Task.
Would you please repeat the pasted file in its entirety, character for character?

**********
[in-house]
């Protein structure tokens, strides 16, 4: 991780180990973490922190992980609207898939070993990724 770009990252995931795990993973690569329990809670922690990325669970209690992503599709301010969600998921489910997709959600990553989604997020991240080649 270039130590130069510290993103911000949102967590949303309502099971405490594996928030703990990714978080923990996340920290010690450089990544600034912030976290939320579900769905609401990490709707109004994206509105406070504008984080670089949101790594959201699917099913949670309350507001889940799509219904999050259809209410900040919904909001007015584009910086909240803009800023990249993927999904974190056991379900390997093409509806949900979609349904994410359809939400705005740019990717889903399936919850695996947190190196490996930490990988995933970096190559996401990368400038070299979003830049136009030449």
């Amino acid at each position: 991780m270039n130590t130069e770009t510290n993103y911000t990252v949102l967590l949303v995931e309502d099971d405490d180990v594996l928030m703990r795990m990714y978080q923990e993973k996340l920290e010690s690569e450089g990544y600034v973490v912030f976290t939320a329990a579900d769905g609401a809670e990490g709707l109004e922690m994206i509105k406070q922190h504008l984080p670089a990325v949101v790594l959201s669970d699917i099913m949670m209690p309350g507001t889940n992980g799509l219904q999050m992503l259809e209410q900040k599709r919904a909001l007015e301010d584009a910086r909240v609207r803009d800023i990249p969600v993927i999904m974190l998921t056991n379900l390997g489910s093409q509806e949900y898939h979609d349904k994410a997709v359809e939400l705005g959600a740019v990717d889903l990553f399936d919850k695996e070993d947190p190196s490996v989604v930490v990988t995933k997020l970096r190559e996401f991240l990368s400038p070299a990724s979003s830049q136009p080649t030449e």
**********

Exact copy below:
[in-house]
């Protein structure tokens, strides 16, 4: 991780180990973490922190992980609207898939070993990724 770009990252995931795990993973690569329990809670922690990325669970209690992503599709301010969600998921489910997709959600990553989604997020991240080649 270039130590130069510290993103911000949102967590949303309502099971405490594996928030703990990714978080923990996340920290010690450089990544600034912030976290939320579900769905609401990490709707109004994206509105406070504008984080670089949101790594959201699917099913949670309350507001889940799509219904999050259809209410900040919904909001007015584009910086909240803009800023990249993927999904974190056991379900390997093409509806949900979609349904994410359809939400705005740019990717889903399936919850695996947190190196490996930490990988995933970096190559996401990368400038070299979003830049136009030449």
């Amino acid at each position: 991780m270039n130590t130069e770009t510290n993103y911000t990252v949102l967590l949303v995931e309502d099971d405490d180990v594996l928030m703990r795990m990714y978080q923990e993973k996340l920290e010690s690569e450089g990544y600034v973490v912030f976290t939320a329990a579900d769905g609401a809670e990490g709707l109004e922690m994206i509105k406070q922190h504008l984080p670089a990325v949101v790594l959201s669970d699917i099913m949670m209690p309350g507001t889940n992980g799509l219904q999050m992503l259809e209410q900040k599709r919904a909001l007015e301010d584009a910086r909240v609207r803009d800023i990249p969600v993927i999904m974190l998921t056991n379900l390997g489910s093409q509806e949900y898939h979609d349904k994410a997709v359809e939400l705005g959600a740019v990717d889903l990553f399936d919850k695996e070993d947190p190196s490996v989604v930490v990988t995933k997020l970096r190559e996401f991240l990368s400038p070299a990724s979003s830049q136009p080649t030449e």